Courtney Sargent

The elderly are left behind when relatives cross the border.

By Codie Sanchez

AGUA PRIETA, Mexico—Grandmothers and grandfathers, nanas y tatas, are often left behind when family members illegally cross into the U.S.

The elderly can’t make the harsh and dangerous trip across the desert, and with tighter border enforcement, it’s hard for families to return for visits.

The result: senior citizens’ homes all along the Mexican border, filled with elderly residents, many of them long forgotten.

“The young people of this country leave their elderly family members here while they try to make it into the U.S.,” said La Divina coordinator Rosa Tarazon. “Abandoned people are becoming more and more common along the border.”

“There are hundreds of people faced with this ugly situation,” added Adalberto Ramos, head of the Centro de Recursos Migrantes, a help center for migrants. He said he has talked to dozens of people who have left their elderly family members behind because of increasing border enforcement and dangerous conditions.

They leave them in places like La Divina Providencia in Agua Prieta, Mexico, a home for seniors run by the Catholic Church and the Mexican government. The home is minutes from the Arizona border, but a world away from those who have crossed.

It is place of sorrow—and sometimes of hope. It is, most of all, a place of waiting.

One elderly resident breaks down sobbing each day. Another prays the rosary until the beads are worn. Another says she is trying to forgive her children and grandchildren who abandoned her. These are the forgotten faces of immigration, a generation abandoned.

Carmelita Gutierrez
Carmelita Gutierrez is 92 and has spent the last seven years in La Divina without once having a visitor.

She hasn’t spoken to anyone in her family since her son, Alberto, died seven years ago in a car accident. She says she doesn’t know get in touch with the rest of her family in the U.S.

Communicating across the border is extremely difficult for these poor immigrant families, according to Jose Herrera, a minister in Douglas. “You have no idea how many people get separated from each other, lost in limbo,” he said.

“You have no idea how many people get separated from each other.”

Gutierrez lives half in this world and half in a world she has created in her mind, one in which her son is still alive. Sometimes she’s back in Guadalajara, starting her family.

“Carmelita believes she is going to go away with a soldier, start a new family and have her son Alberto pick her up from here in his truck. She’d rather not remember the truth, just illusions,” said Elena Navarro, a caretaker at La Divina.

Gutierrez’ life has been filled with family divisions and separation. When she was 9, her mother left her and her brother, Jesus, with their grandmother to go to the U.S. and work.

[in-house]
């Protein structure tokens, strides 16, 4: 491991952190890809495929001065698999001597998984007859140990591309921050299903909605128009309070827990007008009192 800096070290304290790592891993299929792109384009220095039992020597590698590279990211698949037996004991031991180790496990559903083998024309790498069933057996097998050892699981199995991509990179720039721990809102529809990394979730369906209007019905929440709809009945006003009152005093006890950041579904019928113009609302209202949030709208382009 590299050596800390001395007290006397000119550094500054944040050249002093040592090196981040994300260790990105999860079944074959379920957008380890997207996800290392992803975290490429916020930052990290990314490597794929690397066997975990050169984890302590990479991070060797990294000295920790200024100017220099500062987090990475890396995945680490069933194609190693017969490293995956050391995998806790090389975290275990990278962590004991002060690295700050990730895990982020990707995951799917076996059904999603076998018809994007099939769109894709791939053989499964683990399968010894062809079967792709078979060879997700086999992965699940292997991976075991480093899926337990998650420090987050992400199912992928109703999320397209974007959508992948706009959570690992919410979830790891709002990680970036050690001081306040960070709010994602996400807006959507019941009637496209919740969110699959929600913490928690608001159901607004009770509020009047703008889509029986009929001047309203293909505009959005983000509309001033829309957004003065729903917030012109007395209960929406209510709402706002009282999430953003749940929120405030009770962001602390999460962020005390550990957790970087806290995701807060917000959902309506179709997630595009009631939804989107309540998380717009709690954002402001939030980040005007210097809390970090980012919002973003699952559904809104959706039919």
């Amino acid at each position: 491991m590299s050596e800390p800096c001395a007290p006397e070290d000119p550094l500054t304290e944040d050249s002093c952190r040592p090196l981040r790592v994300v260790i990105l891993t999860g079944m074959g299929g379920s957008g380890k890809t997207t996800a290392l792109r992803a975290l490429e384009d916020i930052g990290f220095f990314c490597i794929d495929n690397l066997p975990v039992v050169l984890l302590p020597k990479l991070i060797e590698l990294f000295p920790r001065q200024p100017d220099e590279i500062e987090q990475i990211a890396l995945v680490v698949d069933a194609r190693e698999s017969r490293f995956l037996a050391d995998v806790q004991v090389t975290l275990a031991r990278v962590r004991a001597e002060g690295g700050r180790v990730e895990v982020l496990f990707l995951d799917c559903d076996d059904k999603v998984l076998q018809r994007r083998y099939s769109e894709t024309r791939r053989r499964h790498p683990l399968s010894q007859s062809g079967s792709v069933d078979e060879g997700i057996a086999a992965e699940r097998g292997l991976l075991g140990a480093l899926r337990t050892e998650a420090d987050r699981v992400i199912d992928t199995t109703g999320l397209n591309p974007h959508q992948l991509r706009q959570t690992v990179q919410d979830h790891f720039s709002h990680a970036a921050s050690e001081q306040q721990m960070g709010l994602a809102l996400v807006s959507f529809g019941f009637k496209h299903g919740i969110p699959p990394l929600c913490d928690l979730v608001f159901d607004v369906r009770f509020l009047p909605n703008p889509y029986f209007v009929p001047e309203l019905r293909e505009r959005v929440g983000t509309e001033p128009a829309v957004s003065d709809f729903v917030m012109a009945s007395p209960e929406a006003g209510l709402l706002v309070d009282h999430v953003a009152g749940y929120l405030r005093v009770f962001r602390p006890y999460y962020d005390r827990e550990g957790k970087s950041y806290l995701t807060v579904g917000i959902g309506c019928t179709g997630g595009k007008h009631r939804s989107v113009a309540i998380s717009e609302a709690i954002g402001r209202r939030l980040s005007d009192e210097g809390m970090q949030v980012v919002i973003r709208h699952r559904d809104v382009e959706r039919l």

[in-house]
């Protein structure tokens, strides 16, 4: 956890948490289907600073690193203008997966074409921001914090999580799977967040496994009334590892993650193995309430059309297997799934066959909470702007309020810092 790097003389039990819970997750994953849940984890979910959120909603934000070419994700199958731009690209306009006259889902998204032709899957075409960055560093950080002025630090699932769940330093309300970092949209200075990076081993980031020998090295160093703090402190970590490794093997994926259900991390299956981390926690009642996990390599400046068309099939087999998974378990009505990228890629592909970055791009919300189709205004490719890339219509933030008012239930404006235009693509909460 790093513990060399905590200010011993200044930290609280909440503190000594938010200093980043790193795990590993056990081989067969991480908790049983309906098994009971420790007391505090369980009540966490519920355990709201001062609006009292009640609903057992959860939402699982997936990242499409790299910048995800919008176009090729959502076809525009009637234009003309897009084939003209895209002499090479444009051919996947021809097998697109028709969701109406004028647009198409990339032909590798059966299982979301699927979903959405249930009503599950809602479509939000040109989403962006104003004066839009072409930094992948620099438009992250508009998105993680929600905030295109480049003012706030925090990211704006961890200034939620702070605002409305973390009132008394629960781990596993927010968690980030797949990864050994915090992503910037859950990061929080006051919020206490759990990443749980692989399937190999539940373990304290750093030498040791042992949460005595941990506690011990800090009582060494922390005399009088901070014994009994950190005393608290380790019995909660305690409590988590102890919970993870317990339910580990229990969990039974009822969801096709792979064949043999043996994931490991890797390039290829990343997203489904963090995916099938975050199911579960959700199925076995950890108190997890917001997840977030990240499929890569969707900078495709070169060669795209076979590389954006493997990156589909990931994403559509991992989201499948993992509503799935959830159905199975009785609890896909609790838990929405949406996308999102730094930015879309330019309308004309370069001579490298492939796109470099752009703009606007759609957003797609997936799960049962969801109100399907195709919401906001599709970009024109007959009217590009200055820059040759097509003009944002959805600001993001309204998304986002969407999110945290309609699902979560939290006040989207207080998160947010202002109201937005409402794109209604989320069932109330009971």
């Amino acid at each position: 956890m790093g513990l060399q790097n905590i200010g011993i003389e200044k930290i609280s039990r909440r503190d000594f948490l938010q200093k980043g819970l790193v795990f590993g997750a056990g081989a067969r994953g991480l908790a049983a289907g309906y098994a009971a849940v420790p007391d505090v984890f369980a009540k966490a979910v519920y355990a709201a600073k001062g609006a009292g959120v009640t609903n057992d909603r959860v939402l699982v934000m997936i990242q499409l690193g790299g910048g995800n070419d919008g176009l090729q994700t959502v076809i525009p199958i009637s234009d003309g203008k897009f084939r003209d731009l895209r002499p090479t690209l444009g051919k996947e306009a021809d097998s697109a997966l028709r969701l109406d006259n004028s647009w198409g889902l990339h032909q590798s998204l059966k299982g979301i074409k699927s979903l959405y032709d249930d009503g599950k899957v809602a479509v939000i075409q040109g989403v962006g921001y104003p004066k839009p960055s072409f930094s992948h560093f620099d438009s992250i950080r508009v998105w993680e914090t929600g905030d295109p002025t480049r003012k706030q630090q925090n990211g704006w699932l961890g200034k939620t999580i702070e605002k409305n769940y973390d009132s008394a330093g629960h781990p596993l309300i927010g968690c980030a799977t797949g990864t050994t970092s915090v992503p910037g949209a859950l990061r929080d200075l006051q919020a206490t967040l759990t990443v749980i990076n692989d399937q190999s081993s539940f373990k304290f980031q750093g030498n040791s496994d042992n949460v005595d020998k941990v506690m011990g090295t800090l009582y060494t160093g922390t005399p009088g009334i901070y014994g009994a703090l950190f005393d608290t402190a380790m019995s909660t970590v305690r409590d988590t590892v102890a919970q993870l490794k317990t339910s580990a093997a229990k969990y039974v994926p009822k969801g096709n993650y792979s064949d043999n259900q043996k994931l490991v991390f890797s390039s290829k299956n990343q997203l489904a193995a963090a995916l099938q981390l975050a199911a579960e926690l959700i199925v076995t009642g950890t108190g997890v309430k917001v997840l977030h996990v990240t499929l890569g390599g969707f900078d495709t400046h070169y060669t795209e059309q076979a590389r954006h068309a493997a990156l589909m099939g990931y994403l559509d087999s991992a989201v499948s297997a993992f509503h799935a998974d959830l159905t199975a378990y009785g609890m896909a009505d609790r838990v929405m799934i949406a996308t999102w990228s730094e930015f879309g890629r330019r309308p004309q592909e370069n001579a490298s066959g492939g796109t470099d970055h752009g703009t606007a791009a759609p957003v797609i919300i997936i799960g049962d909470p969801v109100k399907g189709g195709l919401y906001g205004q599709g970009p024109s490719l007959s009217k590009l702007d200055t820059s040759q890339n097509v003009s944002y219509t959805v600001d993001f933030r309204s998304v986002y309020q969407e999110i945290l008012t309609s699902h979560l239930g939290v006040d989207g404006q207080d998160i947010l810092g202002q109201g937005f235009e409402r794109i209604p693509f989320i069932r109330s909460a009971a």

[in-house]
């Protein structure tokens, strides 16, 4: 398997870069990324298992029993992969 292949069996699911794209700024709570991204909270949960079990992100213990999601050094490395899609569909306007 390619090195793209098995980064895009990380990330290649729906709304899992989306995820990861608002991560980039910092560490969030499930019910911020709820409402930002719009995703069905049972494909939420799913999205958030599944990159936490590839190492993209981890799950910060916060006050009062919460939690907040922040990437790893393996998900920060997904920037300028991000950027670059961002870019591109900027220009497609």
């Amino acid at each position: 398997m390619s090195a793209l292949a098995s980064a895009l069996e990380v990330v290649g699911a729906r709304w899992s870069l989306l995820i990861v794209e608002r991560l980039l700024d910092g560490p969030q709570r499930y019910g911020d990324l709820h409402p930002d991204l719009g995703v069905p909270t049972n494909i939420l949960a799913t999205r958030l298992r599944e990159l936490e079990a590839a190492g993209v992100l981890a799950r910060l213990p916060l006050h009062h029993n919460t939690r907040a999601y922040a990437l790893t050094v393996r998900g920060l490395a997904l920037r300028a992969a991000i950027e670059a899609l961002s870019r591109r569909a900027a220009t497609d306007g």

Gutierrez’ only memory of her mother is a basket her mother sent her 83 years ago for her first communion. Tucked inside were a little white dress and shoes.

After her grandmother died, Jesus went to look for their mother, and Gutierrez was left alone to work in the coffee fields. “That was the last time I saw my brother,” she said with a tear rolling down her face.

She reached behind her back and picked up two teddy bears. “This is Alberto,” she says, holding up the bear, squeezing him, then picking up the other. “And this is Jesus.”

Emma Ortiz
Emma Ortiz caresses a picture of a pretty young girl in a white quincenera dress.

This is her niece, Ballida, who she hasn’t seen or heard from in 15 years. Emma has not talked to anyone in her family since they drove away from La Divina on Jan. 24, 1992, leaving her behind.

“My family doesn’t write me. I don’t get any letters, and we never talk,” she said. All she knows is that they were planning on moving to Phoenix.

Ortiz is left to imagine the life her loved ones now have—and to imagine the reasons they have remained away so long.

“I’m sure Ballida’s never visited because she has a family and a husband in the U.S.,” Ortiz says, looking down again at the picture. “I guess there’s no reason to talk with them; it must mean everything is good.”

She stops often to cough and gasp for air. Sometimes she uses a respiratory machine to ease the choking. Ortiz has had problems breathing since she was a young girl, her caretaker Elena Navarro said.

“She suffers a lot.”

In recent years, problems with her thorax and trachea have worsened, and doctors can’t do much to help except give her medicine to ease the pain.

“She’s a beautiful person, so caring even though she could be bitter from all her health problems and her family abandoning her,” says La Divina Coordinator Rosa Tarazon. “She suffers a lot.”